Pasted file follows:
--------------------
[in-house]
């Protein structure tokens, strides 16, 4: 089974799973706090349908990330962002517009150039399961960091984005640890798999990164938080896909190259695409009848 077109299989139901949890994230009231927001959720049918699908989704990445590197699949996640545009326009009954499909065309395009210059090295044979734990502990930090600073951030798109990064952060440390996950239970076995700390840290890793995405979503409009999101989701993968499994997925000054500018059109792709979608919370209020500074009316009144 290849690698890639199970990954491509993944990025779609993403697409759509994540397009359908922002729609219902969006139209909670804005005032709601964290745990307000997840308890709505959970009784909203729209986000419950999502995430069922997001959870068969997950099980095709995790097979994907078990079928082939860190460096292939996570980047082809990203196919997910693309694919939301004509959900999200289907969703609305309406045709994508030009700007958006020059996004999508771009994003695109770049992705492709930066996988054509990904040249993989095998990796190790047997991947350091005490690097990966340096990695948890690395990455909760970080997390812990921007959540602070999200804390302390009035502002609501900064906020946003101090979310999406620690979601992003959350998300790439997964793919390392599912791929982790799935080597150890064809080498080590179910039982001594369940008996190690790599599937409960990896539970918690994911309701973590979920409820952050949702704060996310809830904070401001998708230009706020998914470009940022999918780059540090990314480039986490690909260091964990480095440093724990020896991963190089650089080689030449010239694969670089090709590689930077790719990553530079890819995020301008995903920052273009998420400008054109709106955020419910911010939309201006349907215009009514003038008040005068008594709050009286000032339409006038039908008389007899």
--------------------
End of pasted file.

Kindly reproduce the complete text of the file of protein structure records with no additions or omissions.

[in-house]
């Protein structure tokens, strides 16, 4: 089974799973706090349908990330962002517009150039399961960091984005640890798999990164938080896909190259695409009848 077109299989139901949890994230009231927001959720049918699908989704990445590197699949996640545009326009009954499909065309395009210059090295044979734990502990930090600073951030798109990064952060440390996950239970076995700390840290890793995405979503409009999101989701993968499994997925000054500018059109792709979608919370209020500074009316009144 290849690698890639199970990954491509993944990025779609993403697409759509994540397009359908922002729609219902969006139209909670804005005032709601964290745990307000997840308890709505959970009784909203729209986000419950999502995430069922997001959870068969997950099980095709995790097979994907078990079928082939860190460096292939996570980047082809990203196919997910693309694919939301004509959900999200289907969703609305309406045709994508030009700007958006020059996004999508771009994003695109770049992705492709930066996988054509990904040249993989095998990796190790047997991947350091005490690097990966340096990695948890690395990455909760970080997390812990921007959540602070999200804390302390009035502002609501900064906020946003101090979310999406620690979601992003959350998300790439997964793919390392599912791929982790799935080597150890064809080498080590179910039982001594369940008996190690790599599937409960990896539970918690994911309701973590979920409820952050949702704060996310809830904070401001998708230009706020998914470009940022999918780059540090990314480039986490690909260091964990480095440093724990020896991963190089650089080689030449010239694969670089090709590689930077790719990553530079890819995020301008995903920052273009998420400008054109709106955020419910911010939309201006349907215009009514003038008040005068008594709050009286000032339409006038039908008389007899």